Maryland Del. Sam Arora (D-Montgomery County) — who campaigned on a pledge to support a marriage equality bill then voted against it — has offered his first public explanation for the vote.
“A lot of us wanted the goal of full legal equality for all couples,” Arora said during a Jan. 8 segment of NewsTalk with Bruce DePuyt in response to a question from David Moon of Maryland Juice, a website that covers state politics. “We had different ways of getting there. Ultimately the governor’s bill passed, the voters approved it and I think one thing we can all celebrate is that gay and lesbian couples will have all the same legal rights as straight couples have and the state’s going to move forward now and there’s a lot more to it.”
Arora also referenced an amendment that he, Del. Geraldine Valentino-Smith (D-Prince George’s County) and former Del. Tiffany Alston introduced that would have replaced marriage with civil unions in the bill — he directed the Washington Blade to it in response to a request for comment on Moon’s question. Arora has refused the Blade’s many interview requests since his 2012 vote, which was assailed by LGBT advocates across the state.
Members of the House Judiciary and Health and Government Operations Committees on Feb. 14, 2012, voted 27-17 to table the measure. Arora subsequently voted against the marriage bill that Gov. Martin O’Malley signed into law a few weeks later.
“I’ve talked to a lot of voters about it… I wanted full legal equality,” Arora said in response to Moon’s question. “I originally thought that this bill was the right way to go. I then said I think there’s a different way to go and I proposed an amendment and that wasn’t the way the state ended up going, which is fine. The voters have approved this and now we move forward.”
Del. Mary Washington (D-Baltimore City) told the Blade she and other members of the legislature’s gay and lesbian caucus were advocating for nuptials for gays and lesbians ahead of last February’s vote.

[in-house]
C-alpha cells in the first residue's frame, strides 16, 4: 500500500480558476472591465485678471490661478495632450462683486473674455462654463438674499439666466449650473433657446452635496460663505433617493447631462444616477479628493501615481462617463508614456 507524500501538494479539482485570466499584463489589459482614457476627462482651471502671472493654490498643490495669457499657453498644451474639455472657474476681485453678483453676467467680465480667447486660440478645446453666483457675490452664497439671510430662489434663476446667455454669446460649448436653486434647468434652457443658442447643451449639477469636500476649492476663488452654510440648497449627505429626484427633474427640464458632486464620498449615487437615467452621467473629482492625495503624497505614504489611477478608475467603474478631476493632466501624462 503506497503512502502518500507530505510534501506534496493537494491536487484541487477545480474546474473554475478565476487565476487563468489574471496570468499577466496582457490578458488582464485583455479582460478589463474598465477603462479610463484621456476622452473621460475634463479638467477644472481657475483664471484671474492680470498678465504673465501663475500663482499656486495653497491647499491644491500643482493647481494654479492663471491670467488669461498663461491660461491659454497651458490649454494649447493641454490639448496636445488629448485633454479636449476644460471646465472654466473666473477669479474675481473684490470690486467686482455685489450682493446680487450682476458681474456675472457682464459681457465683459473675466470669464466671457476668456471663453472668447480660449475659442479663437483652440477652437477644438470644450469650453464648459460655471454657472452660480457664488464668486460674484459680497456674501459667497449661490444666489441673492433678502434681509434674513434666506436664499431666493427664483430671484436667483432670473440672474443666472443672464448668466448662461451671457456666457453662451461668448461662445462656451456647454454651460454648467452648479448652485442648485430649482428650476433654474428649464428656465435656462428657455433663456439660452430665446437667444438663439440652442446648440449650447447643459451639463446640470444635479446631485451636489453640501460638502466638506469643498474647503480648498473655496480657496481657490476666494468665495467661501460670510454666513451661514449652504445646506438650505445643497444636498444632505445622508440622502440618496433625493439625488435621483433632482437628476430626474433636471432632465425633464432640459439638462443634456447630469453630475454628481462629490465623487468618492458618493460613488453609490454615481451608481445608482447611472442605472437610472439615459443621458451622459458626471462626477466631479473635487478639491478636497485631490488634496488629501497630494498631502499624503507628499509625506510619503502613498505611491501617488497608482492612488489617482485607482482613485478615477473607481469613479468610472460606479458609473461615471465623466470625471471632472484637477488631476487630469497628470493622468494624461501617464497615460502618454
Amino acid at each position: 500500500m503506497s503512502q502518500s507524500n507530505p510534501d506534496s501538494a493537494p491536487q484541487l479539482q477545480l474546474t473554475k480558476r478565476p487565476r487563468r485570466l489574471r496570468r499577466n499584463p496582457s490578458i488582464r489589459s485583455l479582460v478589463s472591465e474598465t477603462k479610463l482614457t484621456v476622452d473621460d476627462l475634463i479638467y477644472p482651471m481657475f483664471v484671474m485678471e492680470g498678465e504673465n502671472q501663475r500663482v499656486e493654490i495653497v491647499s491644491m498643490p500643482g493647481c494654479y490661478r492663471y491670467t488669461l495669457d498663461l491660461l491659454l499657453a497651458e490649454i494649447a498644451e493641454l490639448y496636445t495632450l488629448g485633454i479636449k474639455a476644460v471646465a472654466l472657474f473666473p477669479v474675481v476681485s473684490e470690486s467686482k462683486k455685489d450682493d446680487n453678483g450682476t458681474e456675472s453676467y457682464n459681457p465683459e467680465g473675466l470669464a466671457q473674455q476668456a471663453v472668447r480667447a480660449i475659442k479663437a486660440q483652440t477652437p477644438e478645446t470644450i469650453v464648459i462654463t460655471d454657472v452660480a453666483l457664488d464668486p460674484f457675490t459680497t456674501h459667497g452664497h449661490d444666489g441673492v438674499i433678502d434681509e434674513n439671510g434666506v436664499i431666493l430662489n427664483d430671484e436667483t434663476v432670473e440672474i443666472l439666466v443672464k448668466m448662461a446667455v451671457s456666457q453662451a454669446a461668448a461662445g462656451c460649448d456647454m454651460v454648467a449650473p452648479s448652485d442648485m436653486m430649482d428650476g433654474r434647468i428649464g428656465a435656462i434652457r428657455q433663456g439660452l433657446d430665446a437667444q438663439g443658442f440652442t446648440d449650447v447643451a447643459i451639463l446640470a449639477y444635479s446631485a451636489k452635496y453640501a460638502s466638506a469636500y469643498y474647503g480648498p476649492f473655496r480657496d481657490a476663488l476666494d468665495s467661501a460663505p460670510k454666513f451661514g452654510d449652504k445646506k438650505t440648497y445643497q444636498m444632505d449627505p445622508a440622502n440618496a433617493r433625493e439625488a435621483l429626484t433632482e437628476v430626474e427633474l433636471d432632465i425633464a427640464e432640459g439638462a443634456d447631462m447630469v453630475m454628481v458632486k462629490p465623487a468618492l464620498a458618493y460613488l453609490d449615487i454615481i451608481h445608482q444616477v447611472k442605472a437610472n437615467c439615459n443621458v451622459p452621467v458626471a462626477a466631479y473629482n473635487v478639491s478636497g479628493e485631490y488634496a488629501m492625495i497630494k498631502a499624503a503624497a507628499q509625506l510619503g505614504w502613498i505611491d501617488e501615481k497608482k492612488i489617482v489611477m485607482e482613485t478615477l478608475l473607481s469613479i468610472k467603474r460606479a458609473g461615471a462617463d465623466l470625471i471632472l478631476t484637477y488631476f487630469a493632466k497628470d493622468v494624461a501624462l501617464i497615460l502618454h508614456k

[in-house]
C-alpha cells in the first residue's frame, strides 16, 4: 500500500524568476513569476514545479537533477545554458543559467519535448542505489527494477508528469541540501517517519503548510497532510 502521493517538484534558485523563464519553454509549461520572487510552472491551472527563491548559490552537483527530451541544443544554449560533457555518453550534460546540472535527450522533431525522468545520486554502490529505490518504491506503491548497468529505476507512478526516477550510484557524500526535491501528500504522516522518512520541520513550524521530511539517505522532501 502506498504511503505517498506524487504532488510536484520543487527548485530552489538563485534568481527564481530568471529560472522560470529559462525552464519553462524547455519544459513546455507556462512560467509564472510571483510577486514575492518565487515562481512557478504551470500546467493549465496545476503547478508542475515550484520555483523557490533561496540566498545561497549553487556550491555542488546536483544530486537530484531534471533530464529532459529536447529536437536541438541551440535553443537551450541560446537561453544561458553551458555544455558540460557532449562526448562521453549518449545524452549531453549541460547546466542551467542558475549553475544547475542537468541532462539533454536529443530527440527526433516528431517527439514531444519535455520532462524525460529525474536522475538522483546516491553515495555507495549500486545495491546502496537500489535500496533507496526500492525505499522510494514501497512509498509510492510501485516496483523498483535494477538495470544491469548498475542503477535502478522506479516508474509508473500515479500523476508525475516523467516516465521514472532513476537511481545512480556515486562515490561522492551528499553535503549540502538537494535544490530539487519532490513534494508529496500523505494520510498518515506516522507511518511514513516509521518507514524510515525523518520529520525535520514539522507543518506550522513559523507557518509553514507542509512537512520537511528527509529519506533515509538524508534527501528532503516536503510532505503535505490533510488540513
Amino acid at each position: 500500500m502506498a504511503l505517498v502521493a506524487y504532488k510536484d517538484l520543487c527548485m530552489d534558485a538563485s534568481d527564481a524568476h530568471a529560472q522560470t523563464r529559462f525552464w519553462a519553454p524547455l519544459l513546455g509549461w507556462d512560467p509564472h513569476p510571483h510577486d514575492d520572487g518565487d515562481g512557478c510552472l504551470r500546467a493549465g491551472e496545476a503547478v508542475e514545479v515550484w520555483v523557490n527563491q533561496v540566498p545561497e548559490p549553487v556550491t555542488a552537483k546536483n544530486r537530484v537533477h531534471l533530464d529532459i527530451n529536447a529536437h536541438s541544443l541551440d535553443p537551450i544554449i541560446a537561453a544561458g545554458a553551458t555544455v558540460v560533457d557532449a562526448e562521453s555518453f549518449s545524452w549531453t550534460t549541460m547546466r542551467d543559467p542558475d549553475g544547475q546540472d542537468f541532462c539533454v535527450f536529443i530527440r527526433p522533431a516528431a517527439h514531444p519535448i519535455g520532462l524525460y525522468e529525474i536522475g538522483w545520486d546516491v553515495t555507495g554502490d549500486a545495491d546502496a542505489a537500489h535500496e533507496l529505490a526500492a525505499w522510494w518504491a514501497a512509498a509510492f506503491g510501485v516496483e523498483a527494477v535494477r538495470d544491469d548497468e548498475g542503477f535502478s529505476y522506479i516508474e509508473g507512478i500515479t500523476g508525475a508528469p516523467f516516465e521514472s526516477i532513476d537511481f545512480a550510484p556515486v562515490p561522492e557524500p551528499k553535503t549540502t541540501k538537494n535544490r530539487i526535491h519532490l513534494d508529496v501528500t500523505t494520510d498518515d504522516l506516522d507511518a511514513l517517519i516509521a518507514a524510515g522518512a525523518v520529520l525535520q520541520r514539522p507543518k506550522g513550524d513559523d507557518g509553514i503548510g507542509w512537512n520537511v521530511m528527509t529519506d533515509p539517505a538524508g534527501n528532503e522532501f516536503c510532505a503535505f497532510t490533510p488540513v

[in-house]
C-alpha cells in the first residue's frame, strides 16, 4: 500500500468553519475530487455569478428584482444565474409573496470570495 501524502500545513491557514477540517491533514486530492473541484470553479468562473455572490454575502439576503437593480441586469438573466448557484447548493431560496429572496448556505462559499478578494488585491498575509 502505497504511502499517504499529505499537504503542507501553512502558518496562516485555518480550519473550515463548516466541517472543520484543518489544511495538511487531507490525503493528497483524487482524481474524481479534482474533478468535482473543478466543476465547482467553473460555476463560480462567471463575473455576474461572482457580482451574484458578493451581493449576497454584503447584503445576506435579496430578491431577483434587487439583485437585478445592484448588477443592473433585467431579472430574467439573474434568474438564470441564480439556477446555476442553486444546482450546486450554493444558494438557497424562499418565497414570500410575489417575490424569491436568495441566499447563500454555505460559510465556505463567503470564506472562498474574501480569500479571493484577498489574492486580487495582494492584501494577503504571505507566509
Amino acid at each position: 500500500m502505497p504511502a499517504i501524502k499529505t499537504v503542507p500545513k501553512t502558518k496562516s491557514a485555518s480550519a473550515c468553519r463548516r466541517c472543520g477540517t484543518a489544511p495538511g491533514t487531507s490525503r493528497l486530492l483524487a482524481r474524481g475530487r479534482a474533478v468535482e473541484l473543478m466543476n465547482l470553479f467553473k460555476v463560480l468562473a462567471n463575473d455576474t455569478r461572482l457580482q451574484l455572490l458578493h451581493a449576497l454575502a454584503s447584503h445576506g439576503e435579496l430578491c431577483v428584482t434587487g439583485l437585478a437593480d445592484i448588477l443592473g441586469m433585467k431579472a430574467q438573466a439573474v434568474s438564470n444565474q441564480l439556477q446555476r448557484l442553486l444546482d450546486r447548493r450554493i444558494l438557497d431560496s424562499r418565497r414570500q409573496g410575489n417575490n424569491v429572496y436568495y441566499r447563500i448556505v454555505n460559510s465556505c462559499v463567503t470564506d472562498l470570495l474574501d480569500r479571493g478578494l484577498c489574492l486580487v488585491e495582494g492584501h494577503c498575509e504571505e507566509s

“We were pushing for full marriage equality and that civil unions has been found to be inadequate,” she said. “In fact states that have civil unions are actually now looking to full marriage equality. Fortunately now we’re able to move forward and I agree that we can all move forward.”
Arora, who campaigned in support of nuptials for gays and lesbians in Maryland during his 2010 campaign, co-sponsored a same-sex marriage bill at the start of the 2011 legislative session. His subsequent opposition to the measure sparked outrage among LGBT advocates and his supporters.
Joshua Lapidus, who resigned as Arora’s legislative director in protest of the “no” vote, suggested in his resignation letter the Blade obtained that the delegate’s faith contributed to his position.
“I respect you and your beliefs, however I cannot respect your decision to place personal religious belief over the roles and responsibilities of the stewardship the people of District 19 entrusted unto you,” Lapidus wrote. “It saddens me that you are standing against the tide of history and ending your career over an issue that will no doubt be decided in the affirmative, with or without your vote, over the next couple years. So, I write this letter to inform you that if you don’t vote for [House Bill 438] I can no longer work under your employ.”
Moon questioned Arora’s response to his question.
“I find his comments to be pretty unresponsive,” he told the Blade. “I don’t think people are wondering whether he supported civil unions. The debate in Maryland was obviously about the marriage equality legislation, not with civil unions as an alternative. That wasn’t even a realistic option on the table for most public advocates when the bill finally went through. The question that fundamentally remains is why did Sam Arora campaign on the issue and change his vote.”
Moon expressed further skepticism about the delegate’s explanation of why he changed his position on marriage rights for same-sex couples.
“I do continue to find it baffling that he just simply won’t give a straight answer on this,” he said. “I haven’t heard anyone that found this to be a satisfactory explanation.”
Arora did not immediately respond to the Blade’s follow-up request for comment.